Is disclosure of the potential conflicts in this area sufficient or should the Commission prohibit portfolio managers of registered management investment companies from managing certain types of accounts?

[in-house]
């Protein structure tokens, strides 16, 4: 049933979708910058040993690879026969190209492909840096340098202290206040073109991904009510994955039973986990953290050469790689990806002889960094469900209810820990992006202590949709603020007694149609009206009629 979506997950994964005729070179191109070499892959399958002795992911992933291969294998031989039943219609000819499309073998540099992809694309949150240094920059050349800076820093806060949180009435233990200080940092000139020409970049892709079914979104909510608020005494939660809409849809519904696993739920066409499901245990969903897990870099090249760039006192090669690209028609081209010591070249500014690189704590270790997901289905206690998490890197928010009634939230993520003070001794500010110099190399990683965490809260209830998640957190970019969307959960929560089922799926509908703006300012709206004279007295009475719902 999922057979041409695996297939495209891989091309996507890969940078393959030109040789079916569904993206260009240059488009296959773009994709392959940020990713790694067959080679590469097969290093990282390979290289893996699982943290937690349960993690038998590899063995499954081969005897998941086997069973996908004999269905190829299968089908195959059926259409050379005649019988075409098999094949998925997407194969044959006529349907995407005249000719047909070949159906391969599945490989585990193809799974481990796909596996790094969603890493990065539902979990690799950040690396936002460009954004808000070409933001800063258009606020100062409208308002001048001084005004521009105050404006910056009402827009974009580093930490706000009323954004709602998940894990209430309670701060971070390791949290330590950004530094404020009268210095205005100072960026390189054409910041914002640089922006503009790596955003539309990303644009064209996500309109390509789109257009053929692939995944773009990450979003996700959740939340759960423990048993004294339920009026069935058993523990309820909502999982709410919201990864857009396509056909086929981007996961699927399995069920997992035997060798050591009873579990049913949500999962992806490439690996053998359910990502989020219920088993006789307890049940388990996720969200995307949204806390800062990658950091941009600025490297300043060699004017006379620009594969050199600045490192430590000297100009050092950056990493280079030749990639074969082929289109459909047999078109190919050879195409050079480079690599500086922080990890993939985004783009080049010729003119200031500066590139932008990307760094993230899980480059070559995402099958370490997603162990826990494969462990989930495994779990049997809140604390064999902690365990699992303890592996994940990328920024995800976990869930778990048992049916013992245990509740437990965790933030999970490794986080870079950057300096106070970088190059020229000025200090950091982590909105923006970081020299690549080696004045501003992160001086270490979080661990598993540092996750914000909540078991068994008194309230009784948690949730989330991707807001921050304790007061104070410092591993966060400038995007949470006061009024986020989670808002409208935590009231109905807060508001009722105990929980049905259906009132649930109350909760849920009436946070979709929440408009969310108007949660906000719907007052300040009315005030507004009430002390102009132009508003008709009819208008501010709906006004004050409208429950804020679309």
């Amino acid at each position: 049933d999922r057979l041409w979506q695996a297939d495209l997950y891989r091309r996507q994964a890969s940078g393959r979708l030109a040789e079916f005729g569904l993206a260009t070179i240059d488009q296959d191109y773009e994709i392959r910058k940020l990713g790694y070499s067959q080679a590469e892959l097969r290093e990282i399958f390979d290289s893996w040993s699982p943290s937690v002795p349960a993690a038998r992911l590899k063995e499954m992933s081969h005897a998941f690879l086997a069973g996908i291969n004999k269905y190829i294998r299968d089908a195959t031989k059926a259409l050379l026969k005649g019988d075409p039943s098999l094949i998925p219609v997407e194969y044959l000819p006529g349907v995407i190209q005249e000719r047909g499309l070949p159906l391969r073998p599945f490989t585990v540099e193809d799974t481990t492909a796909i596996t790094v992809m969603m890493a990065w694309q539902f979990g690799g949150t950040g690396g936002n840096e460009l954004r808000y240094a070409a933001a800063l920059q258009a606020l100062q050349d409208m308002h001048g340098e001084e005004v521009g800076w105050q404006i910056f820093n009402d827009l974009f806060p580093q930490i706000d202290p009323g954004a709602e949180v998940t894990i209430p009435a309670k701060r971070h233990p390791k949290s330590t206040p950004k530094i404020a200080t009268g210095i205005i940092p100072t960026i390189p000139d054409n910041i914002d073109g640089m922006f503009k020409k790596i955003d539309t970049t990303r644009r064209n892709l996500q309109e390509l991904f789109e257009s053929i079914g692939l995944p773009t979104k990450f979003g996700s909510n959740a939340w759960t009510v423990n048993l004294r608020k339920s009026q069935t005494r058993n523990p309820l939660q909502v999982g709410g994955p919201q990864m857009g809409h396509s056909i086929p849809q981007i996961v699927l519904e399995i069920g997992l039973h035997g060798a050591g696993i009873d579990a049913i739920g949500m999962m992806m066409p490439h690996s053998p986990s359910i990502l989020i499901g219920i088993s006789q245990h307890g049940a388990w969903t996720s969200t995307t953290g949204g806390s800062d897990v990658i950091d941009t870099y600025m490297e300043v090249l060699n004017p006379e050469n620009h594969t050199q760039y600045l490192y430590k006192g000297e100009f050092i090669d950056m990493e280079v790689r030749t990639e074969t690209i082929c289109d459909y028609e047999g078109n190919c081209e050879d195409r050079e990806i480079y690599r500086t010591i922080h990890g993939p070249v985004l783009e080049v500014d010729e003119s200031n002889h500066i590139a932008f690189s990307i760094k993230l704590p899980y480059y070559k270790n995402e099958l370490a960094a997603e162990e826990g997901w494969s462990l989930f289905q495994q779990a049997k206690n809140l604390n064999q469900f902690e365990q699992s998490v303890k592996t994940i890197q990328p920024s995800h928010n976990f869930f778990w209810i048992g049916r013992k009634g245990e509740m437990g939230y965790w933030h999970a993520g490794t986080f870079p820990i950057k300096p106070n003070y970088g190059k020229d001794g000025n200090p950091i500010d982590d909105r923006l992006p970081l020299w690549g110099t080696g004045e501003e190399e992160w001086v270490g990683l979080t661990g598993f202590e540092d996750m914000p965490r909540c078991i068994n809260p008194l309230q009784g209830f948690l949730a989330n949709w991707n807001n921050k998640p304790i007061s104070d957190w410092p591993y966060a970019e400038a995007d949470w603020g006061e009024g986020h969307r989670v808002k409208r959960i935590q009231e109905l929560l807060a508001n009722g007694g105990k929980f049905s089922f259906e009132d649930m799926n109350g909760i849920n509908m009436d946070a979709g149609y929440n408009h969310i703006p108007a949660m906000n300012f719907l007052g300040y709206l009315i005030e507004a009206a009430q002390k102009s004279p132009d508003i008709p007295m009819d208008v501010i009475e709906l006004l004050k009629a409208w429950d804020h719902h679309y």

We do not believe that prohibition of sidebyside management is warranted, as such a move could cause a significant dislocation of management in the mutual fund industry. While the onus should remain on fund companies to adopt policies and procedures that reduce the potential harm suffered by shareholders from such conflicts, we believe that the loss of talent and other costs associated with an outright ban outweigh the benefits that investors would accrue. That said, it is imperative that the Commission address the potential for conflictwhich is considerable when a manager runs multiple accounts pursuant to untenable objectivesin a way that makes it possible for a novice investor to appreciate and act upon the information provided. Unnecessarily opaque or legalistic language will serve little purpose other than to clutter the SAI. For that reason, we believe the Commission should strongly consider providing examples of disclosures that exemplify transparent disclosure of conflicts and the policies and procedures designed to protect investors from harm.